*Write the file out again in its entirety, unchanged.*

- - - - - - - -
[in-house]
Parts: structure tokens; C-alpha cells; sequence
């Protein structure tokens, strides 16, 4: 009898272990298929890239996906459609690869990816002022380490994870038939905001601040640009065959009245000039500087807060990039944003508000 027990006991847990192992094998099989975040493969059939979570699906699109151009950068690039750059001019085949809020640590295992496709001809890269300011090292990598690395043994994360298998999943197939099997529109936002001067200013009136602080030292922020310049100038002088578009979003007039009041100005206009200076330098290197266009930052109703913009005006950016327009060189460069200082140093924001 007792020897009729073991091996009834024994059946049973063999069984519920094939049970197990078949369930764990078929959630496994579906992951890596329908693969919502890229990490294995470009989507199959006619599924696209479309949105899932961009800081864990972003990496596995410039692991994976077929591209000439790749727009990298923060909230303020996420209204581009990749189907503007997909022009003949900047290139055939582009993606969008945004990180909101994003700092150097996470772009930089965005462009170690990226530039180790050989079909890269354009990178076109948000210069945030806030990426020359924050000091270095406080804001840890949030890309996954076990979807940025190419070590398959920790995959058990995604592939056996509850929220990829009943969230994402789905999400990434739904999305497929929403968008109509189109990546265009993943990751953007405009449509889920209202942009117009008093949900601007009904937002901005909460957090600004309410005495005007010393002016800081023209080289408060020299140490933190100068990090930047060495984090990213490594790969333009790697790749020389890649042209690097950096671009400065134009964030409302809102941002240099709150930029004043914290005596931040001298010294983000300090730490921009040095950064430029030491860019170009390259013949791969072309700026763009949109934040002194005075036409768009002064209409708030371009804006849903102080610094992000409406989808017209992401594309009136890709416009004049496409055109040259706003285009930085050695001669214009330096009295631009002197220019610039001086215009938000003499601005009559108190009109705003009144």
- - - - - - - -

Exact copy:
[in-house]
Parts: structure tokens; C-alpha cells; sequence
């Protein structure tokens, strides 16, 4: 009898272990298929890239996906459609690869990816002022380490994870038939905001601040640009065959009245000039500087807060990039944003508000 027990006991847990192992094998099989975040493969059939979570699906699109151009950068690039750059001019085949809020640590295992496709001809890269300011090292990598690395043994994360298998999943197939099997529109936002001067200013009136602080030292922020310049100038002088578009979003007039009041100005206009200076330098290197266009930052109703913009005006950016327009060189460069200082140093924001 007792020897009729073991091996009834024994059946049973063999069984519920094939049970197990078949369930764990078929959630496994579906992951890596329908693969919502890229990490294995470009989507199959006619599924696209479309949105899932961009800081864990972003990496596995410039692991994976077929591209000439790749727009990298923060909230303020996420209204581009990749189907503007997909022009003949900047290139055939582009993606969008945004990180909101994003700092150097996470772009930089965005462009170690990226530039180790050989079909890269354009990178076109948000210069945030806030990426020359924050000091270095406080804001840890949030890309996954076990979807940025190419070590398959920790995959058990995604592939056996509850929220990829009943969230994402789905999400990434739904999305497929929403968008109509189109990546265009993943990751953007405009449509889920209202942009117009008093949900601007009904937002901005909460957090600004309410005495005007010393002016800081023209080289408060020299140490933190100068990090930047060495984090990213490594790969333009790697790749020389890649042209690097950096671009400065134009964030409302809102941002240099709150930029004043914290005596931040001298010294983000300090730490921009040095950064430029030491860019170009390259013949791969072309700026763009949109934040002194005075036409768009002064209409708030371009804006849903102080610094992000409406989808017209992401594309009136890709416009004049496409055109040259706003285009930085050695001669214009330096009295631009002197220019610039001086215009938000003499601005009559108190009109705003009144």